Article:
These schoolgirls — with bare heads, not wearing the compulsory hijab — are standing under a banner that says “Sister, the hijab means protection, not limitation.” The picture is just another example of young Iranians’ frustration with the restrictions that the state imposes on them. The Islamic hijab became compulsory in Iran after the 1979 revolution, but there has always been resistance, particularly from young people.(...more)
Friday, 30 January 2009
TRIPOLI â€“ In Lebanon’s northern city of Tripoli, itâ€™s always a rare thing to see youth from Bab al Tabeneh, a Sunni neighborhood, together with youth from Jaba…(...more)
High expectations are resting on Iraq’s provincial elections this Saturday. Iraq has been such a mess and the return to near-normalcy such a welcome event, that it is easy to endow the upcoming vote with an unreasonable significance. Yes, the elections are evidence that things are on the mend. But we should temper our expectations — about the vote’s outcome and what it means for Iraq now and when the U.S. pulls out.(...more)
The first World Without Wars and Without Violence march will embark around the planet in 2009. Its goals are as utopian as they are necessary. The challenge is as imposing and as resonant as it sounds. And it relies on detailed planning for its success, a march that hopes to pressure and move public opinion around the world.(...more)
When Tang Xiaozhao first saw a copy of the pro-democracy petition in her e-mail inbox, she silently acknowledged she agreed with everything in it but didn’t want to get involved.(...more)
Rabinal, Guatemala – The memories of massacre survivors take shape in the colorful fabric of the Rio Negro Memorial Quilt: a bright blue river, hills marked with crosses, and the names of murdered family members. Behind each panel is a harrowing story.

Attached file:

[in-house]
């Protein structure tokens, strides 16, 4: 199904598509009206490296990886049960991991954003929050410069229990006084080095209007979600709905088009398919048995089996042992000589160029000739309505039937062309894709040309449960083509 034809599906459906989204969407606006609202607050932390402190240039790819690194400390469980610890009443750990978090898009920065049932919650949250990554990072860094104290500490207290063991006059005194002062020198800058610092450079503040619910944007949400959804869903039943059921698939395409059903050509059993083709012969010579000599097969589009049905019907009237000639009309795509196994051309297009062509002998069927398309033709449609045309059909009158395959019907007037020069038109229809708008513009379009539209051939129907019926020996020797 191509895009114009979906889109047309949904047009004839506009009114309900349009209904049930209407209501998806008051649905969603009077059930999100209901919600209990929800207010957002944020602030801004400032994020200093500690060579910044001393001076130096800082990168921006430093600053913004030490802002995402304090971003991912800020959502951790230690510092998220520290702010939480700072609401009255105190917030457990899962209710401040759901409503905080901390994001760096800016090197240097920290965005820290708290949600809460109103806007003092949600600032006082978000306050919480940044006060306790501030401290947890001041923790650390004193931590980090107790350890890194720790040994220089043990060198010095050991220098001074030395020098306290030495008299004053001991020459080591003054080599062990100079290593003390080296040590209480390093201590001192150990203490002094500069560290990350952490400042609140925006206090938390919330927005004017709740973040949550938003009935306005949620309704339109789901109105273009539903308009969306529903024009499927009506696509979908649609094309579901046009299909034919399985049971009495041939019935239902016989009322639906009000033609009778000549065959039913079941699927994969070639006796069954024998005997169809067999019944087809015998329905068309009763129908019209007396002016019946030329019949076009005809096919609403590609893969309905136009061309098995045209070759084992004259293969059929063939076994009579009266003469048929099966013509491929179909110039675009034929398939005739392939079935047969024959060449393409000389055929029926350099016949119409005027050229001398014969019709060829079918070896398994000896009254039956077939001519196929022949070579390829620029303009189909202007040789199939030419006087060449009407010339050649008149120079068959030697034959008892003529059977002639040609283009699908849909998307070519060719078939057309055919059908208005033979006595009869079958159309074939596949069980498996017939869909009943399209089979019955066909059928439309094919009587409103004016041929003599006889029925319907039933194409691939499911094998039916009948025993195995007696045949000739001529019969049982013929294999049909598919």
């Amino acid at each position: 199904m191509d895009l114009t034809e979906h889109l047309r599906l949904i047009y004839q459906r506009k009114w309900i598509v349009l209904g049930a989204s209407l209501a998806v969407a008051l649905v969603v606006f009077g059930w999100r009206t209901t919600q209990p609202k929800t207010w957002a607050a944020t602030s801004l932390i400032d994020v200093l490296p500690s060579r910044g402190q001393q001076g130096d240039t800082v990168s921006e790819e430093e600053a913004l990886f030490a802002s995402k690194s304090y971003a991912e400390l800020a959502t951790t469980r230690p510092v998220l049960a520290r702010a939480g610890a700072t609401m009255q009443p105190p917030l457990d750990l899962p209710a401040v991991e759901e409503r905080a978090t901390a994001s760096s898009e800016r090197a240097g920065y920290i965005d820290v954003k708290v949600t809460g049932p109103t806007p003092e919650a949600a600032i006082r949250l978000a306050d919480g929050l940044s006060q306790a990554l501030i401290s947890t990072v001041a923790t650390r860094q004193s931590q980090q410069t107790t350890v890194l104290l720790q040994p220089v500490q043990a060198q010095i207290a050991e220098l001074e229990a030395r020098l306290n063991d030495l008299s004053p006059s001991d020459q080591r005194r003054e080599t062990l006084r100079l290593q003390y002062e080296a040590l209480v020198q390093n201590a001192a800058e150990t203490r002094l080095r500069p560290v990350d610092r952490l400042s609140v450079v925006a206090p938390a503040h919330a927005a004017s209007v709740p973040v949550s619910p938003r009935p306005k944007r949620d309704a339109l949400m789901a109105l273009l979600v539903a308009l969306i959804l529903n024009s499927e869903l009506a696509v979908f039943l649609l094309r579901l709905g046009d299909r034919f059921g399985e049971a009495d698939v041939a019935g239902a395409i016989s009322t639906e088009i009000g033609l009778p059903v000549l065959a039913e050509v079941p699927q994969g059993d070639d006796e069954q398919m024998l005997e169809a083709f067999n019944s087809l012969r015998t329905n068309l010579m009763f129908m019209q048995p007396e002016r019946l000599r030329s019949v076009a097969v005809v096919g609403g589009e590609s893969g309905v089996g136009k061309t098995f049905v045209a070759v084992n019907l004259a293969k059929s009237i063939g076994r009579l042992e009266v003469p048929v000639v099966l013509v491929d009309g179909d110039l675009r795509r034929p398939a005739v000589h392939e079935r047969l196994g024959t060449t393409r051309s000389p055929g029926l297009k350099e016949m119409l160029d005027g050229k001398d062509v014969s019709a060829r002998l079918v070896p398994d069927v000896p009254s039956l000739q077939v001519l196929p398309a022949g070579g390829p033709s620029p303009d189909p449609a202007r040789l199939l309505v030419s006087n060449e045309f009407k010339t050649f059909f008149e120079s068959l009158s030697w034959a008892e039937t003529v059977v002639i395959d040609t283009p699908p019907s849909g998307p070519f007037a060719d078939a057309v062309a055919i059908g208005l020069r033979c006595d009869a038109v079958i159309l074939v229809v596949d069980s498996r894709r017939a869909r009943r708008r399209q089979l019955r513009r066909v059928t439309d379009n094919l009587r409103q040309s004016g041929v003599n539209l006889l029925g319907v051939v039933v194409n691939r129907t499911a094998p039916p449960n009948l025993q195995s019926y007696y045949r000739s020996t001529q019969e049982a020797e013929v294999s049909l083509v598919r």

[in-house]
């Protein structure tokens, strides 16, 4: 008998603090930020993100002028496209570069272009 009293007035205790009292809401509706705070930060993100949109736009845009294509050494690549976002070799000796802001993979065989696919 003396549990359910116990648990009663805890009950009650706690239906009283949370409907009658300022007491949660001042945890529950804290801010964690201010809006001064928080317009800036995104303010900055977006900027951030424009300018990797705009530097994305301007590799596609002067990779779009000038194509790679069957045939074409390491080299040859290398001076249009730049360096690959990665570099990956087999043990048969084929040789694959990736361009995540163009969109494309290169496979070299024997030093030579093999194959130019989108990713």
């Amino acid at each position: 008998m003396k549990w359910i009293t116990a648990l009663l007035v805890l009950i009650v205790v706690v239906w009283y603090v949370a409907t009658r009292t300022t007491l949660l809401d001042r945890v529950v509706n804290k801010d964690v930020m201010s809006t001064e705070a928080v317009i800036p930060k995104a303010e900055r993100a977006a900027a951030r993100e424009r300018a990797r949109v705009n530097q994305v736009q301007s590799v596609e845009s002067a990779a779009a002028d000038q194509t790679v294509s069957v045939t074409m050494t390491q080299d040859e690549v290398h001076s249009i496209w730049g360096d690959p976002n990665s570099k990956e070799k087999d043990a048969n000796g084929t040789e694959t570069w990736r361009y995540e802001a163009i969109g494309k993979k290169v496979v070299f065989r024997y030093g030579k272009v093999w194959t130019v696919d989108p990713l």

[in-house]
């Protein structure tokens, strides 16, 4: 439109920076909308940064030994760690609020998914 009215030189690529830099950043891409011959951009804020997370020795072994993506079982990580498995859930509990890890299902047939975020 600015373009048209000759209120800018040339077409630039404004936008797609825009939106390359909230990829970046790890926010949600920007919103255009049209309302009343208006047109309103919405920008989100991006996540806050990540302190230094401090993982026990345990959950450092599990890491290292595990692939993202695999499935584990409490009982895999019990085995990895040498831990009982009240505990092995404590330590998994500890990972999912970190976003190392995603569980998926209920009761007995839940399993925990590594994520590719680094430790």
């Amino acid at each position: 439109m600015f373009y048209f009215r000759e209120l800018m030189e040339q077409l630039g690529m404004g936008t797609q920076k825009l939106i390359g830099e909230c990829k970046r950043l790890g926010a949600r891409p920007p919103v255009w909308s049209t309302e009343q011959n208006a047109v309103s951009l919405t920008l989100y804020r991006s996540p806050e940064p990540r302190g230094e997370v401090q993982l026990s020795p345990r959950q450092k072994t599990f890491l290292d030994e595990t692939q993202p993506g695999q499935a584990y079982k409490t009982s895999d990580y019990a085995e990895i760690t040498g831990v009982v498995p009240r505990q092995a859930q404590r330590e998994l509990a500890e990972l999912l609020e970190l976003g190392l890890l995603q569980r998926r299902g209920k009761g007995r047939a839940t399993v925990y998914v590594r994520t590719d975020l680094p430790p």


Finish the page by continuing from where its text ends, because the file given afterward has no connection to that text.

The quilt was woven by 15 indigenous women in the resettlement village of Pacux, in the province of Baja Verapaz. All were displaced from their homes when the Chixoy Hydroelectric Dam was built in the early 1980s, and all lost relatives in massacres that accompanied the dam’s construction.
Almost 30 years later, the survivors are using the new quilt to remember their loved ones and press the government of Guatemala for reparations.(...more)
In Gaza, Palestinians have once again been blamed for their own deaths. The British made a similar argument 151 years ago when they killed thousands of Indian civilians — 1,200 in a single village — in response to the largest anti-colonial uprising of the 19th century. If Israel truly desires peace with the Palestinians and safety for its citizens, it should look back to one of the greatest, and misunderstood, independence movements in history.(...more)
Artists’ voices can be both provocative as well as healing and since they represent the people at large they can play a major role in the peace process between India and Pakistan, says Pakistani painter and human rights activist Salima Hashmi.(...more)
Thursday, 29 January 2009
MORE than 1,000 students are taking part in an anti-bullying week at the Bahrain Bayan School (BBS), Isa Town. They will be wearing pink as it concludes today as a stance against bullying.
The tradition of wearing pink goes back two years to when two Canadian teenagers were praised across America for the way they turned the tide against bullies, who picked on a fellow student for wearing the colour pink.(...more)
It is just over two years since police officers started working in schools in the city as part of a pilot project to crackdown on bullying and anti-social behaviour.
PC Pippa Hind and PC Trevor Eves are familiar faces to pupils at two Norwich schools and have helped to make it a safer environment for both pupils and teachers.